What do DeMarcus Ware, Joey Porter and James Harrison have in common?
Well, besides being among the league leaders in sacks last season, each was a collegiate defensive end who transitioned into an NFL hybrid defensive end/outside linebacker. And because of the trio's success last season, NFL scouts are obsessively trying to identify the best hybrid players in the 2009 draft class.
Hybrids, who are best described as players who possess the pass-rush skills of a defensive end and the cover ability of an outside linebacker, have grown in popularity in recent years because more teams are using a 3-4 base defense. The Pittsburgh Steelers, New England Patriots and Baltimore Ravens have been 3-4 disciples for years, and their implementation of the scheme allowed them to convert undersized college defensive ends into outside linebackers with tremendous success. Pro Bowlers Willie McGinest, Mike Vrabel and Terrell Suggs are a few of the players who benefitted from playing as a hybrid-type defender in the NFL.
With 11 teams using some form of a 3-4 base defense, the need for hybrid defensive end/outside linebackers has resulted in more players being placed in this special category.
This year's draft class features as many as 10 hybrid-type players projected to come off the board in the first three rounds. Led by Brian Orakpo, Everette Brown, Aaron Maybin and Larry English, at least four hybrids likely will be taken in the first round, and that doesn't include the draft's fastest riser, Clay Matthews, who is viewed as a first-round talent by several teams.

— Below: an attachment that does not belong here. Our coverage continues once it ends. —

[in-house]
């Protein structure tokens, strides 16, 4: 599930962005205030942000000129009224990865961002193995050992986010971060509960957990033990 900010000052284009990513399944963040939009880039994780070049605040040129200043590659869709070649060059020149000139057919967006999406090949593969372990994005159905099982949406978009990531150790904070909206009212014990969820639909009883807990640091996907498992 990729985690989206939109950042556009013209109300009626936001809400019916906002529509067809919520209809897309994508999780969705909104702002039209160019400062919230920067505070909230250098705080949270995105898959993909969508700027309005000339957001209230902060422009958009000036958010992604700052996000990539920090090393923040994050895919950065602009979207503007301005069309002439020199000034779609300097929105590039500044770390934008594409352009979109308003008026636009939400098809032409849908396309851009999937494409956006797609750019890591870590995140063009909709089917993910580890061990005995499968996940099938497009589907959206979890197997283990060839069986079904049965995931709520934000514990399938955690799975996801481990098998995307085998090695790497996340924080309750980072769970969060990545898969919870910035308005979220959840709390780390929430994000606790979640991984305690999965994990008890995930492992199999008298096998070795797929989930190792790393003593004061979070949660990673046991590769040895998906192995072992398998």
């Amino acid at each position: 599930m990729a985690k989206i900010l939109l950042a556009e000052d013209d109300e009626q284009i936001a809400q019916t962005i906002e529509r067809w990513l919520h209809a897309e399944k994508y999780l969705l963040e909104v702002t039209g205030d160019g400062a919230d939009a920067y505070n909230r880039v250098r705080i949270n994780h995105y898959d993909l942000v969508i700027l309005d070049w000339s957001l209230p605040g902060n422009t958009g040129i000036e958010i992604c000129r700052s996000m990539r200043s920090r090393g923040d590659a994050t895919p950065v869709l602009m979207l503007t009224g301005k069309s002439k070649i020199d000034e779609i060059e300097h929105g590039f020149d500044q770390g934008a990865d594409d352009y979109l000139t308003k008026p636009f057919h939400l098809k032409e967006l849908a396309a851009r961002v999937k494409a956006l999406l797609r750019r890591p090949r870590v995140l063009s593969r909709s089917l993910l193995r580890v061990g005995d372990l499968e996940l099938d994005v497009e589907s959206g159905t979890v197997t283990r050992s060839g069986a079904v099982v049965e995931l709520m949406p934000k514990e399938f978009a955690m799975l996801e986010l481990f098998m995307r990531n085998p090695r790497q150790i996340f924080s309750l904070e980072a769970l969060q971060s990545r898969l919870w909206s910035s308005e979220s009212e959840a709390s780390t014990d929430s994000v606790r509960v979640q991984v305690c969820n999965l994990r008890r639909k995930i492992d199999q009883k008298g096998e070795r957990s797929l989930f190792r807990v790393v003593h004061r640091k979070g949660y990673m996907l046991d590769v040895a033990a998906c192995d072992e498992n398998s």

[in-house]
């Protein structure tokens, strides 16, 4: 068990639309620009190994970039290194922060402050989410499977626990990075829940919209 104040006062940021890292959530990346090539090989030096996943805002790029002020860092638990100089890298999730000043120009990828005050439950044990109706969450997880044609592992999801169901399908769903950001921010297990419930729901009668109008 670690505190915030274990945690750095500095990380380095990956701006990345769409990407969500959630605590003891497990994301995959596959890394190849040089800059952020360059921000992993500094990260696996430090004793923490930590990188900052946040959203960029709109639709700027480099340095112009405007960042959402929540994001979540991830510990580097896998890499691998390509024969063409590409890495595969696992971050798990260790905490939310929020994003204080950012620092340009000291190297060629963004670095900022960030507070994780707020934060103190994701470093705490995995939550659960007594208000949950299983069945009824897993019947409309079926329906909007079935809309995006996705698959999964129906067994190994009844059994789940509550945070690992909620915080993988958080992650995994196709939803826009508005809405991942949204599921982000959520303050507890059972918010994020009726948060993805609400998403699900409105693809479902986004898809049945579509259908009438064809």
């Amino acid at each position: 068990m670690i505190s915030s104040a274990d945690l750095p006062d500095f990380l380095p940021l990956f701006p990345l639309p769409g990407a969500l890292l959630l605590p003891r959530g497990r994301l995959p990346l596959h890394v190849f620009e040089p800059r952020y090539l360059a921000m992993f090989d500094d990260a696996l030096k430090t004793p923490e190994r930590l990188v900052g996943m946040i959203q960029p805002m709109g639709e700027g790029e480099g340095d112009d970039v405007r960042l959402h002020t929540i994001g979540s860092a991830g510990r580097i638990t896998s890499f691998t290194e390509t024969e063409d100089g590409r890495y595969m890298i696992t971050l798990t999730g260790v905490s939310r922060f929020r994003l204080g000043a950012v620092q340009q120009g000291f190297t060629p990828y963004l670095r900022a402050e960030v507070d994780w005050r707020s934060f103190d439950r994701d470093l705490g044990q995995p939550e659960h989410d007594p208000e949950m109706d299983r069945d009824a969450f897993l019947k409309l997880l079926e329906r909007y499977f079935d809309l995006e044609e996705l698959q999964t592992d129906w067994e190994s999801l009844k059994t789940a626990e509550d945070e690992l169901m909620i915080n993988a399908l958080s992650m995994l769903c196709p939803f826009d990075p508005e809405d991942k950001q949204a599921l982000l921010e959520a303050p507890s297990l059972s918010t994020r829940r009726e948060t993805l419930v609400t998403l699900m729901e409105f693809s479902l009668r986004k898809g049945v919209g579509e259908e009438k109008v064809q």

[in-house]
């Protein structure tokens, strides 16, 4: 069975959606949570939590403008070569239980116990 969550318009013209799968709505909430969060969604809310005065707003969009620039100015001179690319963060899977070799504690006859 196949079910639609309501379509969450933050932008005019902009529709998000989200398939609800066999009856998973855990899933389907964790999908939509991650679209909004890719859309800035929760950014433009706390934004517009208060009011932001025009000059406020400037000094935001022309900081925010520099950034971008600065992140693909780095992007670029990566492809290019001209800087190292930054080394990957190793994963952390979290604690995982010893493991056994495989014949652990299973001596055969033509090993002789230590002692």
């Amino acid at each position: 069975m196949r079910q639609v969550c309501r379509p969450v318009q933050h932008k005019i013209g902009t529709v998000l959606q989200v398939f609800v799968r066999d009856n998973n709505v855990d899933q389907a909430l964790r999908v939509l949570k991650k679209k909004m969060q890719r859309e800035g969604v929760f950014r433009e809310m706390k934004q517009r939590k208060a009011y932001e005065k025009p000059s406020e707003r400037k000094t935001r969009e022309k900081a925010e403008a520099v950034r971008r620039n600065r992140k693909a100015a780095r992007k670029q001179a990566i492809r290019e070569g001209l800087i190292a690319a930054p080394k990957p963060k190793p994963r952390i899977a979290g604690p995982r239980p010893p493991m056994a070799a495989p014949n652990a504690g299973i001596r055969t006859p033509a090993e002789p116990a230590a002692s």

Orakpo, who led the University of Texas with 11.5 sacks in 2008, is a phenomenal pass rusher, but he lacks the size to fight 300-pound offensive tackles on an every-down basis. Thus, NFL teams have been evaluating his ability to drop into coverage and change directions as a possible outside linebacker in a 3-4 defense.
Brown, Maybin and English also faced similar scrutiny at their pro days. Each spent the majority of his college career with his hand in the ground, but teams want to see if those three players are athletic enough to play from a two-point stance. If they are able to show the ability to function in coverage, they can be better incorporated into exotic zone-blitz schemes.
Although most of the pre-draft speculation has been on the aforementioned quartet, this draft class is stocked with other hybrids who could impact the league early in their careers. Though Michael Johnson, Connor Barwin and Lawrence Sidbury carry second-round grades, each has the potential to outplay his draft status because of his athleticism and big-play potential.